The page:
In 2018, the world witnessed a major scientific achievement as the European Organization for Nuclear Research (CERN) announced the approval of the construction of the world’s largest particle accelerator. The new facility, known as the Future Circular Collider (FCC), is expected to break new ground in the field of particle physics, providing a deeper understanding of the fundamental building blocks of the universe.
The FCC is a massive upgrade to the existing Large Hadron Collider (LHC), which was responsible for the discovery of the Higgs boson particle in 2012. The new facility will be built underground and will measure around 100 km in circumference, making it almost four times the size of the LHC. It will be capable of colliding particles at much higher energies than previous colliders, allowing scientists to study the most fundamental particles in the universe.
One of the key implications of the FCC is the potential discovery and study of new particles that could shed light on some of the biggest mysteries of the universe, such as the nature of dark matter and the existence of extra dimensions beyond the three we experience. Dark matter is a hypothetical form of matter that is thought to make up around 85% of the total matter in the universe, yet its properties and interactions with other particles are still largely unknown. The FCC could provide crucial insights into the nature of dark matter and help scientists determine how it affects the formation and evolution of galaxies.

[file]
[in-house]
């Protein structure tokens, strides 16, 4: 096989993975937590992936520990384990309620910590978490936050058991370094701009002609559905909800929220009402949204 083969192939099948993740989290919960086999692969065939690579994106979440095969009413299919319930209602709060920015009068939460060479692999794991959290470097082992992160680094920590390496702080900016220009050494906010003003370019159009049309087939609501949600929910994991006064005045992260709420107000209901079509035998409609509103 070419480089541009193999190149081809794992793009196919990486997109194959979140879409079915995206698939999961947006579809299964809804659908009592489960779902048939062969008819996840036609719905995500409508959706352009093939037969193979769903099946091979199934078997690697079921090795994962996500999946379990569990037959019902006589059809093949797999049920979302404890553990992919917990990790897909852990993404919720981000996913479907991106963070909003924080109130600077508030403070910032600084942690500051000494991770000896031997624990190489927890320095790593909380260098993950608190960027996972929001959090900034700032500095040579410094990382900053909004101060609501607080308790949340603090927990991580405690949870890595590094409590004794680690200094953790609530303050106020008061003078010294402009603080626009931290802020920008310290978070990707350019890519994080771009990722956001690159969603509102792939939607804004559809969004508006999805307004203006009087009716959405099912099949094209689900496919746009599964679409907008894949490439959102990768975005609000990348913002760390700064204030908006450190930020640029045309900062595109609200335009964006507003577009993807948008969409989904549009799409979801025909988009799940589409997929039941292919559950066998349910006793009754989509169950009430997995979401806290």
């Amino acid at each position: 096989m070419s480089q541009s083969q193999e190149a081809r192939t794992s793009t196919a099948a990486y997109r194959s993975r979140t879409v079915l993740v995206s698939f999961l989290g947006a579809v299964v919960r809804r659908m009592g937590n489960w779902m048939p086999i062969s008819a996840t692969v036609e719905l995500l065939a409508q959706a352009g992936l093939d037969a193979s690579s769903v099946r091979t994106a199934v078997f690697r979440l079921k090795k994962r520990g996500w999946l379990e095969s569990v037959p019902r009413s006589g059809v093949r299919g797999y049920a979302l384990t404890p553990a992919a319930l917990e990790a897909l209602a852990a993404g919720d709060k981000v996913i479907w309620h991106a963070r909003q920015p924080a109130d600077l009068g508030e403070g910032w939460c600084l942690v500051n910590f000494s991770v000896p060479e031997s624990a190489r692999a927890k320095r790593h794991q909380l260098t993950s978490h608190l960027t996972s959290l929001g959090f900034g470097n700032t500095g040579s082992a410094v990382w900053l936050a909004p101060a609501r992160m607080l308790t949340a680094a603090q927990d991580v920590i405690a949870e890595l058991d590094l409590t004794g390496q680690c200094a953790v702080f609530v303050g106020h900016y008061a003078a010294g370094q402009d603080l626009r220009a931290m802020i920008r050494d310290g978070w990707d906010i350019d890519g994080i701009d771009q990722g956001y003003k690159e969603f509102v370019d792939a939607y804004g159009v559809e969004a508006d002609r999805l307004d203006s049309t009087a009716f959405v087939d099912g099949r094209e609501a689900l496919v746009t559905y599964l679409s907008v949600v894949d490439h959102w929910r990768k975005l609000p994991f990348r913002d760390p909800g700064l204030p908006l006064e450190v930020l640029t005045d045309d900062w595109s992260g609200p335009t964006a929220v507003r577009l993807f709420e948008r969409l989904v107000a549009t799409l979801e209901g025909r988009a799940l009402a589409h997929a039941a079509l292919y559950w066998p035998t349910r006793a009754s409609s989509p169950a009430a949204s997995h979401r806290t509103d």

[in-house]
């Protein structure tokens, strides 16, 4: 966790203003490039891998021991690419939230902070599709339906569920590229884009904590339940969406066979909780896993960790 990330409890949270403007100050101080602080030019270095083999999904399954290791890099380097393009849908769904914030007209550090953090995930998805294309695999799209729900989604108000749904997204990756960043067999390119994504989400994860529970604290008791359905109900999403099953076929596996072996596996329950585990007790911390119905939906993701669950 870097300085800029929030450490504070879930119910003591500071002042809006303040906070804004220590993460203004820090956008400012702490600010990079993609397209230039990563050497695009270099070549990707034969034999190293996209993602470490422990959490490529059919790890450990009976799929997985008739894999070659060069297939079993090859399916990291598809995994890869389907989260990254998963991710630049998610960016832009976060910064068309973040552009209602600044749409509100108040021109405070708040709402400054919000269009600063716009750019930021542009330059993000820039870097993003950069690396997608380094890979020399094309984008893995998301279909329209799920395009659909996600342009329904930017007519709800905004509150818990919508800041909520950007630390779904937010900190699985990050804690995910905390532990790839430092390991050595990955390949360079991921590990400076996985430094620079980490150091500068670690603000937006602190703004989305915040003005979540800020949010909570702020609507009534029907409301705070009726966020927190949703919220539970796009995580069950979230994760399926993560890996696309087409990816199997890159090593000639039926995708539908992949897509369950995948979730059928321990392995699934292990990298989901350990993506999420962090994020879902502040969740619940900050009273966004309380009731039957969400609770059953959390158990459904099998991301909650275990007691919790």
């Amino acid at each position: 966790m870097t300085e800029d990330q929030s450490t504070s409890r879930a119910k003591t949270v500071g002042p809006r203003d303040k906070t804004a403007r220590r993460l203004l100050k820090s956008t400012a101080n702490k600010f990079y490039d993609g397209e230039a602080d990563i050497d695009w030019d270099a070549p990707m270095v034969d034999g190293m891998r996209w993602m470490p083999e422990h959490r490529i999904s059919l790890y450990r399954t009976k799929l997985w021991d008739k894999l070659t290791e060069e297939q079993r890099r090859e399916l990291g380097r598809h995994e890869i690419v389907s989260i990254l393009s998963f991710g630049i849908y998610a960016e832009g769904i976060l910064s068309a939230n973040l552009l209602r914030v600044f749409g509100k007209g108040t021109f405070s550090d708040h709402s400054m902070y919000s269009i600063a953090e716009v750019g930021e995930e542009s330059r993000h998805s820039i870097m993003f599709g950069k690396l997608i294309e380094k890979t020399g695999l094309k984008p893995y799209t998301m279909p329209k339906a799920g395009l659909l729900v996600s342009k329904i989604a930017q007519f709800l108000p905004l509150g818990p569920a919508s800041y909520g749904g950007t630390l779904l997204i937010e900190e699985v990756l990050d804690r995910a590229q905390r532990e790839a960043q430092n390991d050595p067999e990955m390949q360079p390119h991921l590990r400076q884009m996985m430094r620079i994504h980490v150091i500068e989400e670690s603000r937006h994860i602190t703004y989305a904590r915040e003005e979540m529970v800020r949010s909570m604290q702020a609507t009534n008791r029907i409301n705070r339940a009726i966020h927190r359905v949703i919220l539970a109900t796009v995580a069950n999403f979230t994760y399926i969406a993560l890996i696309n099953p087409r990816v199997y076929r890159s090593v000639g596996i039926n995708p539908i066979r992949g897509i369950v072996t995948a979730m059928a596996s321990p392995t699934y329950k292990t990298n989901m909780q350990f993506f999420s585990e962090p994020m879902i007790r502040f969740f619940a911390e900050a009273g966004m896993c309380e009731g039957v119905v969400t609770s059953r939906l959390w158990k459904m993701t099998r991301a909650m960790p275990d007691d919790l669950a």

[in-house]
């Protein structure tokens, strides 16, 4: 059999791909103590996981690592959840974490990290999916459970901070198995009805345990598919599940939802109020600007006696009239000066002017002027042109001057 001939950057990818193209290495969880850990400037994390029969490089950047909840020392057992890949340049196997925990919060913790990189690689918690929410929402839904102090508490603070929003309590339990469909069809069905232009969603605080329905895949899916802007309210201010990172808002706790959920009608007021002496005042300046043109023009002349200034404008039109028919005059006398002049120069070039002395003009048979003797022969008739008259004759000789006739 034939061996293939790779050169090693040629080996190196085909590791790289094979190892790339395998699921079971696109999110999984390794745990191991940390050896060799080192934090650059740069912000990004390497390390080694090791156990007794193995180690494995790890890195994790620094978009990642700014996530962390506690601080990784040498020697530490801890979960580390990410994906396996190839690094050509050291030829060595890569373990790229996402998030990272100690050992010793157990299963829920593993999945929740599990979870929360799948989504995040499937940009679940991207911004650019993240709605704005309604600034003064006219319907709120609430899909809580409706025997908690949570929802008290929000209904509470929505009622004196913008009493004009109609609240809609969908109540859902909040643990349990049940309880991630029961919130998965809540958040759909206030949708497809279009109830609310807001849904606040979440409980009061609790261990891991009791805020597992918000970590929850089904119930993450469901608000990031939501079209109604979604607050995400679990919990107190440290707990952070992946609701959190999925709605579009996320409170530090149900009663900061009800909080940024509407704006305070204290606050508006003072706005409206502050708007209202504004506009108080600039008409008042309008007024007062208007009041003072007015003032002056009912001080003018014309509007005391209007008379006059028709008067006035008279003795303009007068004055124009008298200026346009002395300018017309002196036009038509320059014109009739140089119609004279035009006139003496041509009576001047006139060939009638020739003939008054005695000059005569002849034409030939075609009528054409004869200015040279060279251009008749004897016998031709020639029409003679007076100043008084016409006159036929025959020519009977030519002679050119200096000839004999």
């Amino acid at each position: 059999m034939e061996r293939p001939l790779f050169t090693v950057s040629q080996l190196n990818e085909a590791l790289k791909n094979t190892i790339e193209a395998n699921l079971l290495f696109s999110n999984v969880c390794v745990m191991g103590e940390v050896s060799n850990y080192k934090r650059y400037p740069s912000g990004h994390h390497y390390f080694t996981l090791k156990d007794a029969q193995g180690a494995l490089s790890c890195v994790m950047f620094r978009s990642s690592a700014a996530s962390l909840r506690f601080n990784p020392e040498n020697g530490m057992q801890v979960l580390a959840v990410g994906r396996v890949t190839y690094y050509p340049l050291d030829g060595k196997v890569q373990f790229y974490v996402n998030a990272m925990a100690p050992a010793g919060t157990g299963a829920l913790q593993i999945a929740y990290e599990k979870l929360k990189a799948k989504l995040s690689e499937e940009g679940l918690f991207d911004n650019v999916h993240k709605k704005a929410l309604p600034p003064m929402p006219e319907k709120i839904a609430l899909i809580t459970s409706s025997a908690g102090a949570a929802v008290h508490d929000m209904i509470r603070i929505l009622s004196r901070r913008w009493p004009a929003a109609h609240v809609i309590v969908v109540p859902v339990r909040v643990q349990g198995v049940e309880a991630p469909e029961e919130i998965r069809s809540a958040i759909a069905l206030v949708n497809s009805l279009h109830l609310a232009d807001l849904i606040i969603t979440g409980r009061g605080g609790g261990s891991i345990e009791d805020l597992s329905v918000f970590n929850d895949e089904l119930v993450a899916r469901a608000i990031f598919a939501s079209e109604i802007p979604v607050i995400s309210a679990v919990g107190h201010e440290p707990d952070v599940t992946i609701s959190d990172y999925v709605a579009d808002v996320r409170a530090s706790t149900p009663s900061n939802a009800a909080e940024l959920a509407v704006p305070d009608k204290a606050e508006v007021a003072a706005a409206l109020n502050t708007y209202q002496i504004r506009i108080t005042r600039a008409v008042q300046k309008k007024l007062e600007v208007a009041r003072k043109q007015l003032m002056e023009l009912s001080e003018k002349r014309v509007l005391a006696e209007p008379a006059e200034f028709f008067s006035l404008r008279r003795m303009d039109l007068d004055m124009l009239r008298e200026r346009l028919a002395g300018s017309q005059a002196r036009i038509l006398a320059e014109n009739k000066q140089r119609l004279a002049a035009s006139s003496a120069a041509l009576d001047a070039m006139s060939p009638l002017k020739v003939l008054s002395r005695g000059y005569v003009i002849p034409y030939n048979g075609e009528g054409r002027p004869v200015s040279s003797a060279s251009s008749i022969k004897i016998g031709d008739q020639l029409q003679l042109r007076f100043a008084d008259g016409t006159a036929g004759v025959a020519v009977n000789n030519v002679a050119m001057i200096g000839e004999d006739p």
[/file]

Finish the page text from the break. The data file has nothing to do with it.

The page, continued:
Another major implication of the FCC is the potential discovery of new forces that govern the behavior of particles. Currently, the standard model of particle physics describes the behavior of particles and their interactions through four fundamental forces: electromagnetism, gravity, the strong force, and the weak force. However, there could be other forces at work that scientists have not yet detected, and the FCC could provide the necessary energy and precision to uncover them.
The FCC is also expected to provide valuable insights into the early universe and the conditions that existed just moments after the Big Bang. By simulating the high-energy collisions that occurred shortly after the Big Bang, the FCC could help scientists understand how the universe evolved and why it is the way it is today.
The construction of the FCC is expected to take several decades, and its cost could run into the billions of dollars. However, the potential benefits of the facility are immense, and the insights gained from its operation could shape our understanding of the universe for decades to come. As particle physicist Pauline Gagnon stated, “This is really a unique opportunity for humankind to try to understand the universe at the most fundamental level.”